It is fundamental that "A statute which levies a tax is to be construed most strongly against the government and in favor of the citizen. The government takes nothing except what is given by the clear import of the words used, and a well-founded doubt as to the meaning of the act defeats the tax." ( People ex rel. Mutual Trust Co. v. Miller, 177 N.Y. 51, 57; Matter of Voorhees v. Bates, 308 N.Y. 184, 188.) Here, quite obviously, there is far more than mere "doubt" as to the taxable character of the income in dispute. Originally a Texas firm, Adams Porter consolidated in 1918 with the Young organization in New York and thereafter, for over a decade, operated as one business with offices in both New York and Houston. When, later, the partnership split up, it was only to the extent required by the Texas statute and when the Brazil firm was created, it was only because Brazilian law prohibited a branch office. Nor can it be denied — indeed, there is not the slightest evidence to the contrary — that the firms all along have maintained a cohesiveness and unity in their operations, both internally and with the outside world, that stamp their relationship one of principal and agent or, at least, mark them as joint venturers, and not, as the Commission contends, firms having only investment ties.
Thus, Hilliard, a partner in both the New York and Houston firms, stated that "We acted in conjunction with each other. We telephoned each other every day or so. We relayed everything that related to the Anderson, Clayton Company business * * * we consulted with [the New York office] * * * on almost every question in connection with the business"; "when important questions arose Houston would not act independently of the views of New York, but would seek agreement of the New York partners." Indeed, Hilliard stated in so many words that the Texas firm was acting "as an agent of the New York firm" and another partner declared, just as decisively, that the receipts from the ACCO business were received by the New York partnership "through the agency of the Houston firm".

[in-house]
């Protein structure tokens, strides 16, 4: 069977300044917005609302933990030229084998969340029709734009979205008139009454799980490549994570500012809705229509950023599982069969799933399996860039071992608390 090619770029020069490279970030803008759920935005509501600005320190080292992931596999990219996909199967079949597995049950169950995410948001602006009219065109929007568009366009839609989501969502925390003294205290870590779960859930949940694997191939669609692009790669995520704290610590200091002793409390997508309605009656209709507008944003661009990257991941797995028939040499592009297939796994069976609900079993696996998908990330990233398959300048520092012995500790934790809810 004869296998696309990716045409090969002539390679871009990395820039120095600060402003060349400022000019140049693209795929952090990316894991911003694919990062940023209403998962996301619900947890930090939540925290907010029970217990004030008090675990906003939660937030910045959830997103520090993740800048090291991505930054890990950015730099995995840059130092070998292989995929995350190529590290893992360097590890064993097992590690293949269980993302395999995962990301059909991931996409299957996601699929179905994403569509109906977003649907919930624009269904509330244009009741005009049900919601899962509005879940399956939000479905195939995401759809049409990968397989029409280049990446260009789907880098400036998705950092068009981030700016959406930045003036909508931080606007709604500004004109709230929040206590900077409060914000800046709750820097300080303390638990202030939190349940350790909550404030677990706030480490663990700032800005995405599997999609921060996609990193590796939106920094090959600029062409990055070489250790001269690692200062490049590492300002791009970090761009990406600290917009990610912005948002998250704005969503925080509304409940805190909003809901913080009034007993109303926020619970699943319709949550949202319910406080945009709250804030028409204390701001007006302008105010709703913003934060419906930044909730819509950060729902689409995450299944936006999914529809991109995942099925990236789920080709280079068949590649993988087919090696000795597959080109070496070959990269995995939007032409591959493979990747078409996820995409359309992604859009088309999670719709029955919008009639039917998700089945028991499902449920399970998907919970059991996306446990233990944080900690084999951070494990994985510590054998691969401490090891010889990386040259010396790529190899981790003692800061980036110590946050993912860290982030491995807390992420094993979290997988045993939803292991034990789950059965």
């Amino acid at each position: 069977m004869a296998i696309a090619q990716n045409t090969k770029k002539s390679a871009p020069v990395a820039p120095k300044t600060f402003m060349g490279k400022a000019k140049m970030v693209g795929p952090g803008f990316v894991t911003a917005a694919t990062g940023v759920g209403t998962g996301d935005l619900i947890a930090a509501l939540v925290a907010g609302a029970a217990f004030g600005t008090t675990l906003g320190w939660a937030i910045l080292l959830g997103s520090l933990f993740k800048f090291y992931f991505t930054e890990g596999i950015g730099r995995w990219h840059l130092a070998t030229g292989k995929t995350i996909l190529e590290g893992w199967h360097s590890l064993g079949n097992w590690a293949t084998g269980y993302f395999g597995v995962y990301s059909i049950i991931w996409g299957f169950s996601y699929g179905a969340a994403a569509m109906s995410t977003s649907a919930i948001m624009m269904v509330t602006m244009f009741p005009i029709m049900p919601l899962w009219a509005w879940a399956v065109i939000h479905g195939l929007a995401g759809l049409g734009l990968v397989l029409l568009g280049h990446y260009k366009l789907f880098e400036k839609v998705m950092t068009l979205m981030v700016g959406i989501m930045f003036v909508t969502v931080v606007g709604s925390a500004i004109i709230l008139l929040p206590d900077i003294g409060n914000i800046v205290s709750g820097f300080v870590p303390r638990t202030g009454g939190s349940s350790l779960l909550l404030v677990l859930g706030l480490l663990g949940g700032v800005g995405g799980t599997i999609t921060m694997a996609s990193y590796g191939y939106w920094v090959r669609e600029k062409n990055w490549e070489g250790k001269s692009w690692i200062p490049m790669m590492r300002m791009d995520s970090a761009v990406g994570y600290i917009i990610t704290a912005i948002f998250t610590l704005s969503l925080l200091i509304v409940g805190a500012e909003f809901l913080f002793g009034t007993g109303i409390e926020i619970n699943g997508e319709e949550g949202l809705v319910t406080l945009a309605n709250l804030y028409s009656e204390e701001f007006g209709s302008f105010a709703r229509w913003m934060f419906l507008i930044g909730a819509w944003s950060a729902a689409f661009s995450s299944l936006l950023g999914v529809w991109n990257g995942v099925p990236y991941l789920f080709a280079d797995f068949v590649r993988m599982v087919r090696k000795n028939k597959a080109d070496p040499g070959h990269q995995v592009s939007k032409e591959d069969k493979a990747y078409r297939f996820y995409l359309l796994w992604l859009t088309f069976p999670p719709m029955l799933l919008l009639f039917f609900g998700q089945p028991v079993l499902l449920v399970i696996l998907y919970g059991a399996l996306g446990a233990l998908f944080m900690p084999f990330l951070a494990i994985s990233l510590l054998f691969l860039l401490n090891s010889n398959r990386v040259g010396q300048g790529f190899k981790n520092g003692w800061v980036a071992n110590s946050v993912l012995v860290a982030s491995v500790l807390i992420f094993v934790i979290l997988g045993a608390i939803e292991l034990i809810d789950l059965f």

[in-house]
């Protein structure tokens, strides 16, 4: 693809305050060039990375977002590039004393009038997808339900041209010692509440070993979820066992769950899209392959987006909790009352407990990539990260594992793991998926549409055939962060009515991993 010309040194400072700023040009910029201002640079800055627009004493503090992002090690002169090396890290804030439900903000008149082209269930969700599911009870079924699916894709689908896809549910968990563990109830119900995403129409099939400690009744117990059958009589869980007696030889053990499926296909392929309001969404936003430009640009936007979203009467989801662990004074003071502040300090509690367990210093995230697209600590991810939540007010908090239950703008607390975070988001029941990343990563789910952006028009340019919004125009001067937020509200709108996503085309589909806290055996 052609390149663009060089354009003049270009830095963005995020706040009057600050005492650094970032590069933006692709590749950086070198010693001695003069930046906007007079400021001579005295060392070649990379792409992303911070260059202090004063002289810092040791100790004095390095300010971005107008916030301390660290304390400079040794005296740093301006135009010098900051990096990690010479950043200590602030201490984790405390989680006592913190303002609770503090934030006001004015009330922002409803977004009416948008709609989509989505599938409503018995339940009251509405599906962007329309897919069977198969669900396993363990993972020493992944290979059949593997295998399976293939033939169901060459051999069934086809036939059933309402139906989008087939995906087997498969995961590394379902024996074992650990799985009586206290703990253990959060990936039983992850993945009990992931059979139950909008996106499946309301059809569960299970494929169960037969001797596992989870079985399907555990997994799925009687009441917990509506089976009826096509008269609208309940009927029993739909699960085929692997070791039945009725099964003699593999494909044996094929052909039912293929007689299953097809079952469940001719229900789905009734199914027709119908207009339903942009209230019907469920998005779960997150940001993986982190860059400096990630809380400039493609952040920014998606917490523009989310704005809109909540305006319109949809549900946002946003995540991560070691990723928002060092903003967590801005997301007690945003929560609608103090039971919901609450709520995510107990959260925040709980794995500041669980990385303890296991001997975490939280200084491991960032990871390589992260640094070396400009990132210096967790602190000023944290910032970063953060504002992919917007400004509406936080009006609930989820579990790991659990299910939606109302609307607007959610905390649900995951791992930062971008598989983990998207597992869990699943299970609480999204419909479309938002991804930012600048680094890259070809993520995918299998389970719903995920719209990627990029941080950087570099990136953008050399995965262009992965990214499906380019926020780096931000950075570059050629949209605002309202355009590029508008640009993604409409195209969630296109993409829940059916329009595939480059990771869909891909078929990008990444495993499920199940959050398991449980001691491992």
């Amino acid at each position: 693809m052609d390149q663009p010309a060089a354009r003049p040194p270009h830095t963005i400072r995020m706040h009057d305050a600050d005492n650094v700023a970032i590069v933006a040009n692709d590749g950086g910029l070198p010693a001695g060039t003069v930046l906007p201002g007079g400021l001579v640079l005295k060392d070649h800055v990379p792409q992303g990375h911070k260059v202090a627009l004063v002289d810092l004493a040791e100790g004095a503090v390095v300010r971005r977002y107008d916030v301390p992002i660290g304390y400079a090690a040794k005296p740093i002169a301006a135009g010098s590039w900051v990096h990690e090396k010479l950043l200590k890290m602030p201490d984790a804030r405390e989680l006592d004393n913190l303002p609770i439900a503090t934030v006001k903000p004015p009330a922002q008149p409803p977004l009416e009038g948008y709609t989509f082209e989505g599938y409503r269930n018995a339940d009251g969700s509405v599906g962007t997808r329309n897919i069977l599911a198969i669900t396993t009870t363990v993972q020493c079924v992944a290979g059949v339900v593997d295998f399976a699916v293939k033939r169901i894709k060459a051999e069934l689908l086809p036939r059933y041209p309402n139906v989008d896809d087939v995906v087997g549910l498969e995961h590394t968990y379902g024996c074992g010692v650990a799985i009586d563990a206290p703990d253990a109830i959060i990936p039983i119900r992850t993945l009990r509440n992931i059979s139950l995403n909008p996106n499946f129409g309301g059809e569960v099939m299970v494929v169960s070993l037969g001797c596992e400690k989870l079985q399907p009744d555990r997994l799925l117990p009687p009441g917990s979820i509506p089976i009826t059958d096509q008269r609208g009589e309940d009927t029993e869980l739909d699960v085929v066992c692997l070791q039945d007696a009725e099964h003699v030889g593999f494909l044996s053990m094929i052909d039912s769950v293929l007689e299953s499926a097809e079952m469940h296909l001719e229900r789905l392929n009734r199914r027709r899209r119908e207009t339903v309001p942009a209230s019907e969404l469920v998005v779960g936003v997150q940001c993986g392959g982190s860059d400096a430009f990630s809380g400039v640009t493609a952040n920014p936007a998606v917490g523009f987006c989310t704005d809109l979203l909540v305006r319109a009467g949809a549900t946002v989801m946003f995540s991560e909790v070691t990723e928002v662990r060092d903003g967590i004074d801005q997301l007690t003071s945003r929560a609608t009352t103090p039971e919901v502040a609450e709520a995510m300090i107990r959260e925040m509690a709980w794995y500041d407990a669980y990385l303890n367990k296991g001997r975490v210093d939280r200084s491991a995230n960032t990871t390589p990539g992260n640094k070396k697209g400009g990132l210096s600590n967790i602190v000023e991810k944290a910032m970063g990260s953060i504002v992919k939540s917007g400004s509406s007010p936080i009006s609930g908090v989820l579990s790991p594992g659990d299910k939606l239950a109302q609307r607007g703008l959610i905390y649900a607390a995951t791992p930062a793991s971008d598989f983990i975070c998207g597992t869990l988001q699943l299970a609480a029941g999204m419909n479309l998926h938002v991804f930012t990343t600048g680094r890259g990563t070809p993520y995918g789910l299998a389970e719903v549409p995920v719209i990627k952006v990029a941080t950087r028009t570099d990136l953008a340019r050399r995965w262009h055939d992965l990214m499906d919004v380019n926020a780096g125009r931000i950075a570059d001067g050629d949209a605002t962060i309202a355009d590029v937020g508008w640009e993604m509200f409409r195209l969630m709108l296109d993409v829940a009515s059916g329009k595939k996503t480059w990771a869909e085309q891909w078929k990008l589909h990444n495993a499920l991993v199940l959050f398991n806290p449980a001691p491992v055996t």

Turning to the Brazil firm, there can be even less doubt that it acted in its business dealings as the arm and agent of the New York partnership. From its very inception the South American concern took not only life but direction from New York, there being no contention but that it responded solely and completely to the will of Adams Porter in New York. Its top decision-making executives at all times were either John Adams, a partner of the New York firm or, in his absence, two or three American resident managers acting under a power of attorney from him. As Adams put it, in his "management of the company", he acted "not on my own behalf" but as "representative of the firm"; his decisions were "always" made, he said, "in collaboration with [the other] partners" and were never made "independently of * * * Adams Porter, New York". Although it is true that Adams Porter "invested" in the Brazilian firm, it is also abundantly clear that this was not the type of capital investment that signifies in any way the carrying on of an investment business at the place where the investor maintains its office. Rather, the Brazilian company was simply and specifically organized by the New York firm for the purpose of permitting it, without running afoul of the local law, to carry on business in Brazil and derive an income from such business through the agency of Adams Porter Companhia Limitada.